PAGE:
The swim was awesome.  2.4 Miles : 1:14:13

That's good for sub 2:00/100 and easily the best IM swim compared to Tahoe, besting by 12 minutes.  It was so great in fact that at the T1 tent, I could feel my fingers and it only took 11 minutes compared to 26 at Tahoe.  What can I say, it went pretty well aside from getting kicked, punched and pulled under and going a little off course.

My only issue is I much prefer the rolling start like Tahoe.  Your time starts when you pass the arch and enter the water instead of a mass water start.  I spent way too much energy trying not to get killed in the first mile and I even started behind the mass of people at the very front.

I was mildly worried that I wasn't getting enough time in the pool, but I was at least maintaining and sort of getting speedier... and with a wetsuit legal swim, it turned out great.

The bike was sufficient.  112 Miles : 6:39:41

After Lake Tahoe, I had no idea what to expect over the rolling 112 of Texas.  Luckily this was easiestly the coolest Texas race by far with highs at maybe 83... so the bike was not a suffer fest like it could have been.  I took a laid back approach, knowing I did not get in rides like I wanted in training and hoping that I was leave enough to get through the run in good shape.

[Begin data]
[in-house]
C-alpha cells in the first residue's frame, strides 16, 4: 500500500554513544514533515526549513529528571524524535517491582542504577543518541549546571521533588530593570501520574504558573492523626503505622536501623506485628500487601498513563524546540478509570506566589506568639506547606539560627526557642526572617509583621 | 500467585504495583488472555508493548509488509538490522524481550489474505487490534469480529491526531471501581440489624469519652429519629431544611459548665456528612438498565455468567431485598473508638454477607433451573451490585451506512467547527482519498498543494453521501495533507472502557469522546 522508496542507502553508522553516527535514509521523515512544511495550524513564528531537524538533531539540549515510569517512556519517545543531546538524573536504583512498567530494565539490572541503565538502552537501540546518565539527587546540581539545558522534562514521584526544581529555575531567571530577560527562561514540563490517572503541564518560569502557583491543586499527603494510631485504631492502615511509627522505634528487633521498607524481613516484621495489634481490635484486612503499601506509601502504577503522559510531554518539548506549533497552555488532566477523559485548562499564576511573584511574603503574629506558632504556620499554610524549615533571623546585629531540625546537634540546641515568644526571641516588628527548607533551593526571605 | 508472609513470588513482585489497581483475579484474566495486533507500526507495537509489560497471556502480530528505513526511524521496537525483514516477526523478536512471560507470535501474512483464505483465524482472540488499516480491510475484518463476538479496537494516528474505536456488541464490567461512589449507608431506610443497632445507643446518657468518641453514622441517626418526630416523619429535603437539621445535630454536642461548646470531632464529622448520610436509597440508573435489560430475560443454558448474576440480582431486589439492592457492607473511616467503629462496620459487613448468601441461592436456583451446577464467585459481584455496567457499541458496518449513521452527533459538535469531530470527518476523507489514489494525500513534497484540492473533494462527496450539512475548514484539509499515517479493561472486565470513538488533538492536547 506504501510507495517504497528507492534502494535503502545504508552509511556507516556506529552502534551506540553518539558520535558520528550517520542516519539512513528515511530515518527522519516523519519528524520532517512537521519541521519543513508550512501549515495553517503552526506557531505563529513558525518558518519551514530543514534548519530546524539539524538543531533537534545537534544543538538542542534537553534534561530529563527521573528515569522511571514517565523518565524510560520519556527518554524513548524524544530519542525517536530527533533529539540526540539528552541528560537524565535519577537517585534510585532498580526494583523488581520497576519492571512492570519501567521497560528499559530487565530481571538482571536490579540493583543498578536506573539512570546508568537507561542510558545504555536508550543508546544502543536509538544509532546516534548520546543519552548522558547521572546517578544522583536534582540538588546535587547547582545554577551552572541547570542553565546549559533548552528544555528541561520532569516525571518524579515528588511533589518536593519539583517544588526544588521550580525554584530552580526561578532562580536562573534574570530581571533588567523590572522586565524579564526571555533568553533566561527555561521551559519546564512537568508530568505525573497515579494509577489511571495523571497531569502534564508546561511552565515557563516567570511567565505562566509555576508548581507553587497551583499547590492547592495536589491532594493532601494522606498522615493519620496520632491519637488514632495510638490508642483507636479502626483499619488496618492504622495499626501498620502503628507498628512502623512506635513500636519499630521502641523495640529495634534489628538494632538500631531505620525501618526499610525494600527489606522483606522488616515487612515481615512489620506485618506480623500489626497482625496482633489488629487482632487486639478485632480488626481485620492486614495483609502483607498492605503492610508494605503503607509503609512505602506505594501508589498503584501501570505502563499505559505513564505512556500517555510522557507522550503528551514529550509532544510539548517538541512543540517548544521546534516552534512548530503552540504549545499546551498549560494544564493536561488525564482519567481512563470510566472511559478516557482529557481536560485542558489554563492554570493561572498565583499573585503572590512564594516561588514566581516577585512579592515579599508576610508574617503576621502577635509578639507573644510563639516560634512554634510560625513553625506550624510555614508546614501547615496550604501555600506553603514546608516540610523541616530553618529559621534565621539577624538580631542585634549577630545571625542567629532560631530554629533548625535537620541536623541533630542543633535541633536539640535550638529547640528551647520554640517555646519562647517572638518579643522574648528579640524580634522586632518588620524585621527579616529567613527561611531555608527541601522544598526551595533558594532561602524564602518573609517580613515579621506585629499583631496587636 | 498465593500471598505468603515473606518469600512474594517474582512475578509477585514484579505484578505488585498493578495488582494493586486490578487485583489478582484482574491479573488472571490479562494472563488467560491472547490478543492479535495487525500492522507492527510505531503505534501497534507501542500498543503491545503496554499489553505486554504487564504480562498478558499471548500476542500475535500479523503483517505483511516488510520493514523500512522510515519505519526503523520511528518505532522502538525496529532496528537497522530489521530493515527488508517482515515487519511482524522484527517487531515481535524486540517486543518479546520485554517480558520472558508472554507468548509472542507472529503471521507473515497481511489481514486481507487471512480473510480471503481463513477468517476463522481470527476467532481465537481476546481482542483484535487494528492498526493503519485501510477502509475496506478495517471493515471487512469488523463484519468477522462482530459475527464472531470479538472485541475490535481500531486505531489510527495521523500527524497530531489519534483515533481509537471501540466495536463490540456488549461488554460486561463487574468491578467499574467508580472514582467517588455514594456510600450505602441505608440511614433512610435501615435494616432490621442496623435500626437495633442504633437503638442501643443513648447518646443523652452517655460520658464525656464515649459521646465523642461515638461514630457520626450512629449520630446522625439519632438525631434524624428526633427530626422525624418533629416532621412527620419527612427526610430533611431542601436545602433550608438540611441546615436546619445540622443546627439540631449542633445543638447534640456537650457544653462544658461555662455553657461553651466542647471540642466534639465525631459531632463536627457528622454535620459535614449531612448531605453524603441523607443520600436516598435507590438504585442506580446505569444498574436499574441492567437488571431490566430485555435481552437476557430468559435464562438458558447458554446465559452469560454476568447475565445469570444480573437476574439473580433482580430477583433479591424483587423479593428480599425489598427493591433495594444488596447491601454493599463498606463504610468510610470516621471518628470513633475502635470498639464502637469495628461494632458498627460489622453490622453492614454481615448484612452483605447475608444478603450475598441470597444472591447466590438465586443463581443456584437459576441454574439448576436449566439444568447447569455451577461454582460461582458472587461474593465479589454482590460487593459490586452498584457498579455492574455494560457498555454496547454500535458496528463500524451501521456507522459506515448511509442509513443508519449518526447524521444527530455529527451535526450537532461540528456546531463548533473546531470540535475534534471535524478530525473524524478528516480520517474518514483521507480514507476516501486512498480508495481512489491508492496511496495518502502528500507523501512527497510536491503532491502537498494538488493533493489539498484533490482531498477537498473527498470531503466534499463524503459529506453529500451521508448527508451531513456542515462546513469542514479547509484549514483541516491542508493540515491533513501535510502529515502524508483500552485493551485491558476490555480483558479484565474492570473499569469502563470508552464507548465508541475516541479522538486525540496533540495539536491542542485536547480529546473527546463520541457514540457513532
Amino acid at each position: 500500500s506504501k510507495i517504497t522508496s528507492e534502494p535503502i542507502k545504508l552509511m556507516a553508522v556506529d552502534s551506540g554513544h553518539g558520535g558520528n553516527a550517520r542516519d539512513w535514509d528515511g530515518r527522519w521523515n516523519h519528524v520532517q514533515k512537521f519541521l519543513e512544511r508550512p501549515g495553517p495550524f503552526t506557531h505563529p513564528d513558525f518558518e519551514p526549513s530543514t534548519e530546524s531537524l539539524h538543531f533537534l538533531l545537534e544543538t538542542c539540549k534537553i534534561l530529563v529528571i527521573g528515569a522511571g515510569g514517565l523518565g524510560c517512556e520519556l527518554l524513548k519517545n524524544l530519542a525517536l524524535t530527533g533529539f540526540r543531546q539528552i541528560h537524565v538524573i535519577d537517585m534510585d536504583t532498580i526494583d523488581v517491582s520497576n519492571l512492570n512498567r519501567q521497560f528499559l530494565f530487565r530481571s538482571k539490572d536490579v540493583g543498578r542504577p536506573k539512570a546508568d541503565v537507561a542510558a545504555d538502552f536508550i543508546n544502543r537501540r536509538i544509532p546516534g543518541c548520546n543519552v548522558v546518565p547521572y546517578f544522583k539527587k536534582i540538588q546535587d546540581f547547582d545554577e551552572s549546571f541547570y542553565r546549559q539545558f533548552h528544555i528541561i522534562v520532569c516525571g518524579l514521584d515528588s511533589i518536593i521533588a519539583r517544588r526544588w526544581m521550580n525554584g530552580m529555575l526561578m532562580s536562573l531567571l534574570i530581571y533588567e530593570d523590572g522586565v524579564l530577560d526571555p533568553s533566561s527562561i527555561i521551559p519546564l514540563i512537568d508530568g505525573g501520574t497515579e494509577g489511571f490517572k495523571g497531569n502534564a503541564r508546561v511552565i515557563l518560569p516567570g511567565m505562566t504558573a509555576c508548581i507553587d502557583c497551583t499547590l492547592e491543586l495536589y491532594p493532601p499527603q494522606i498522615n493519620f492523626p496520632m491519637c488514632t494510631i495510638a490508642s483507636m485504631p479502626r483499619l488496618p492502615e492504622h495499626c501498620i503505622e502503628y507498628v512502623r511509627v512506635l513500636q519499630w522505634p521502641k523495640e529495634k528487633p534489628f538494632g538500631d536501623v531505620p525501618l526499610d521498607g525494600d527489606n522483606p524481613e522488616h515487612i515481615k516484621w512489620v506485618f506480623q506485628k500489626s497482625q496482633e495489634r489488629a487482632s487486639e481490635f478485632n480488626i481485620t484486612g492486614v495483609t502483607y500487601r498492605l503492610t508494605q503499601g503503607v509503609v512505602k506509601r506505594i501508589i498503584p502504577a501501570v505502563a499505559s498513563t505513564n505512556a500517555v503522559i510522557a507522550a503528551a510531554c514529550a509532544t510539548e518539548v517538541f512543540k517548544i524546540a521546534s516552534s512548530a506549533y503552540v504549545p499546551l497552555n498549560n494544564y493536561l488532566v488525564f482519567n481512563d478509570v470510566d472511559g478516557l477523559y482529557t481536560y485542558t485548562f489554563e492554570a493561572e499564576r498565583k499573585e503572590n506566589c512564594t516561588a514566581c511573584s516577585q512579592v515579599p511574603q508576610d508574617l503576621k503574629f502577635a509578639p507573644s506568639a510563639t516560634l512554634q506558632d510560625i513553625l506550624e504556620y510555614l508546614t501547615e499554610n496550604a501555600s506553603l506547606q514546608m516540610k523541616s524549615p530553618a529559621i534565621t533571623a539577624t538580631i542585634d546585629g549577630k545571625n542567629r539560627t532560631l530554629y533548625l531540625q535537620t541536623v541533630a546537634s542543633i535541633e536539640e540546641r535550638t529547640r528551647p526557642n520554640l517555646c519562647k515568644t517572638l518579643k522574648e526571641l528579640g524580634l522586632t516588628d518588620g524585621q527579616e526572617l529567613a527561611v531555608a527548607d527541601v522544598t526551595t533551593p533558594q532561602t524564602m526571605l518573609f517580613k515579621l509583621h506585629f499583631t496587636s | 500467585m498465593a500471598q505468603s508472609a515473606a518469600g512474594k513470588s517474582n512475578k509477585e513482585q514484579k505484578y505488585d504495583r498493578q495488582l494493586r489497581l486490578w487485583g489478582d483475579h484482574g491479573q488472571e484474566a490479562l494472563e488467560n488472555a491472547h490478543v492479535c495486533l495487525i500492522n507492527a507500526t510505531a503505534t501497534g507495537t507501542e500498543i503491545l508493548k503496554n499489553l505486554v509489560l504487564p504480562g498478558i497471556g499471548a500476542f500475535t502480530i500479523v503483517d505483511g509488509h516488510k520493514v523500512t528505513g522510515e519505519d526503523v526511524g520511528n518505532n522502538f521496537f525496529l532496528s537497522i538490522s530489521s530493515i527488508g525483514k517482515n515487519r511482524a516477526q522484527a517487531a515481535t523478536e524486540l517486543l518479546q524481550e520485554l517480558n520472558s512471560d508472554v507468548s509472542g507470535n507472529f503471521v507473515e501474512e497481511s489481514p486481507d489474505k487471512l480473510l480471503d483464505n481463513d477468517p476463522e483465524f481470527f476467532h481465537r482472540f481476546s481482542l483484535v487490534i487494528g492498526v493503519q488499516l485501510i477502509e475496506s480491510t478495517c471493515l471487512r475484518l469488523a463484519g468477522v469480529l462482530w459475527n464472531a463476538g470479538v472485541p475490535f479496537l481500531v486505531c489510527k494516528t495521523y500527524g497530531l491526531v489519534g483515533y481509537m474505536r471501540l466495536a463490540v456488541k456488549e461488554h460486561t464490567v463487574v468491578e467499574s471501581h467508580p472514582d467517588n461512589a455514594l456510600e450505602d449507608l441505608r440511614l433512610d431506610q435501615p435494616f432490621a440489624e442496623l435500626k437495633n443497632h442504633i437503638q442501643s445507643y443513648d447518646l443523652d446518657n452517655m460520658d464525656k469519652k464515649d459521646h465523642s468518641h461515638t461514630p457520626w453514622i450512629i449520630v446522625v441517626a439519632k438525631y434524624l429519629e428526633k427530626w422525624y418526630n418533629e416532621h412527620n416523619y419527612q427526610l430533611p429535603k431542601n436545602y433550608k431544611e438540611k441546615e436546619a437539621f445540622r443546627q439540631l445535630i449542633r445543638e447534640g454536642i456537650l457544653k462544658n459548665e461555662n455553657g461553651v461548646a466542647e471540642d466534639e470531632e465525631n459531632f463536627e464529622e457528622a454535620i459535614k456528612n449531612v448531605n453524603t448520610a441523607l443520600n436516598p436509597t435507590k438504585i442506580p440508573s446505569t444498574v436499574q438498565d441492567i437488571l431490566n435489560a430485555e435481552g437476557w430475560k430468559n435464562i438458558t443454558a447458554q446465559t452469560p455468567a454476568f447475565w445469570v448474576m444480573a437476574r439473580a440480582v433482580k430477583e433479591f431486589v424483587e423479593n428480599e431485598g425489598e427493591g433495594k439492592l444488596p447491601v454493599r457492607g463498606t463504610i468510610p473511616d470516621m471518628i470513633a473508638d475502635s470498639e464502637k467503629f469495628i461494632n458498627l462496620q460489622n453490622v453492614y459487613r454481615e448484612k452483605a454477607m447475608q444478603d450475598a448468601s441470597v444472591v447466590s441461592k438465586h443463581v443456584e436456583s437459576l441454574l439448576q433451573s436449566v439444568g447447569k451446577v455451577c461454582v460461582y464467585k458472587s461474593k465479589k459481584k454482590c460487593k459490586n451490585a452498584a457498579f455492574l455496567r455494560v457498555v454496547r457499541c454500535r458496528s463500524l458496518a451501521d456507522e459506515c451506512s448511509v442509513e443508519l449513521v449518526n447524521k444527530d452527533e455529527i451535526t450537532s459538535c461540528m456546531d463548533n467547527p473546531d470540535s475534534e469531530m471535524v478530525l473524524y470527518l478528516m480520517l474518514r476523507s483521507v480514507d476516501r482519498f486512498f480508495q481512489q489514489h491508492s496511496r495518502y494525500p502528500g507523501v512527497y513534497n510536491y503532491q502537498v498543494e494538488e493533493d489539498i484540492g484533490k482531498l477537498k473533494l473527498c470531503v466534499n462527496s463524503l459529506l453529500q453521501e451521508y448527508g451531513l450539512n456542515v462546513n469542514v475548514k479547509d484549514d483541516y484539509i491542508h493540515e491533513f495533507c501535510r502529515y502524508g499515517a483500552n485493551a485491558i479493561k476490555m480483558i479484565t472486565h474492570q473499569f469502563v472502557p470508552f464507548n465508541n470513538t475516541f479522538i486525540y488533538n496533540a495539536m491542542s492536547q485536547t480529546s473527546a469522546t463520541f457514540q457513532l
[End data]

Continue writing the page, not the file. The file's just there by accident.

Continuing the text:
I focused on electrolytes, sports drinks, nutrition and felt pretty good about how I managed that aspect.  I did have to stop 3 times for pee, bananas, back stretching and special needs bag that I'm sure cut into my time, but 6:40 compared to over 8 hours on the bike from Tahoe is hands down the best IM day ever.  Score.

I came into T2 feeling a little tired, and hammy's were screaming a little, but no serious cramping or issues to note as I headed to the changing tent.

I will say this, there was maybe a 15 mph wind on the way back, and being from Kansas I was perfectly ok with that, what sucked was the 40 miles of chip seal roads.  Talk about a momentum killer.  But hey, at 6:40 for a "realistic" IM bike course time, I'll take it.

The run... oh the run... 26.2 Miles : DNF at mile 13.75

So over 8 hours into the race coming out of the tent, I only needed a 6.5 hour marathon to beat Tahoe time and 9 hours to finish before the cutoff.  Why the hell I got so greedy to try and get under 12 or at least under 12.5 is beyond me, in retrospect.

I started walking every other aid station which was probably 1.5 miles or so.  I felt ok, and loaded a hand held water bottle with sodium/potassium mix with sports drink at the tent to take with me.  There I was sipping my drink, grabbing water and bananas at aid stations and thinking I was doing pretty good.  And, I was until I headed on the second loop.

As I passed the changing tent on loop 2, the first bought of cramps hit.  Groin and hammy's.... plenty of time to walk it off and walk the aid station.  I sipped my drink and grabbed a banana half and sports drink to try and get the sodium replaced and potassium on board.